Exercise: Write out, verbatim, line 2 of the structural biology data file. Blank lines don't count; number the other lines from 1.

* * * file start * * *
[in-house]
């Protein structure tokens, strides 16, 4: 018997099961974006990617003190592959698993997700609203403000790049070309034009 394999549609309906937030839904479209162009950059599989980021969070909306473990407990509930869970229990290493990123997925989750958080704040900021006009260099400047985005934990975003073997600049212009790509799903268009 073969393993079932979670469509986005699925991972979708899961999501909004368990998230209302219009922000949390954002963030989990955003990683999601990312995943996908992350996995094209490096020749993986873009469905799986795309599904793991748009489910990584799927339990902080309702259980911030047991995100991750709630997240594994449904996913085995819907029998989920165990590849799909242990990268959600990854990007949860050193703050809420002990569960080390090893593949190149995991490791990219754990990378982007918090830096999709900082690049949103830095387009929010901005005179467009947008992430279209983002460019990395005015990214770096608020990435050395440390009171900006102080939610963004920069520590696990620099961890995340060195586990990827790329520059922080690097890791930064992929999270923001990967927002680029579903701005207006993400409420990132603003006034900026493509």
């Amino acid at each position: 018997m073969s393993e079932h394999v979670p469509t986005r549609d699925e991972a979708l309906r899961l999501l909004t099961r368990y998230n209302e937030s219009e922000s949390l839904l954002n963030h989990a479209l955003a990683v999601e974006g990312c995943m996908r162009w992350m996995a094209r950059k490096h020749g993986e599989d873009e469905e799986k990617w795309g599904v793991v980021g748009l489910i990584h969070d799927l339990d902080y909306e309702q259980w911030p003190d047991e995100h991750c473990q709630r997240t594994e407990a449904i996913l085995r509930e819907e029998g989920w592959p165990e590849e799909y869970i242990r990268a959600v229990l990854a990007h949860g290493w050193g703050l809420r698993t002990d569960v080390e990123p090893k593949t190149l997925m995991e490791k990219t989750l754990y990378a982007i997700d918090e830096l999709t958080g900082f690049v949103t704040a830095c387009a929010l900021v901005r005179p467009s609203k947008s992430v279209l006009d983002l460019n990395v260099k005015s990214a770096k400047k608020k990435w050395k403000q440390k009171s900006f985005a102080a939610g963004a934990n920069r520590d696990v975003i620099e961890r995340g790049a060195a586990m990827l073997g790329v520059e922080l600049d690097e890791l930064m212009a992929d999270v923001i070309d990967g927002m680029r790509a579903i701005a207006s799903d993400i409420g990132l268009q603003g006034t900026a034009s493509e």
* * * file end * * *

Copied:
């Protein structure tokens, strides 16, 4: 018997099961974006990617003190592959698993997700609203403000790049070309034009 394999549609309906937030839904479209162009950059599989980021969070909306473990407990509930869970229990290493990123997925989750958080704040900021006009260099400047985005934990975003073997600049212009790509799903268009 073969393993079932979670469509986005699925991972979708899961999501909004368990998230209302219009922000949390954002963030989990955003990683999601990312995943996908992350996995094209490096020749993986873009469905799986795309599904793991748009489910990584799927339990902080309702259980911030047991995100991750709630997240594994449904996913085995819907029998989920165990590849799909242990990268959600990854990007949860050193703050809420002990569960080390090893593949190149995991490791990219754990990378982007918090830096999709900082690049949103830095387009929010901005005179467009947008992430279209983002460019990395005015990214770096608020990435050395440390009171900006102080939610963004920069520590696990620099961890995340060195586990990827790329520059922080690097890791930064992929999270923001990967927002680029579903701005207006993400409420990132603003006034900026493509």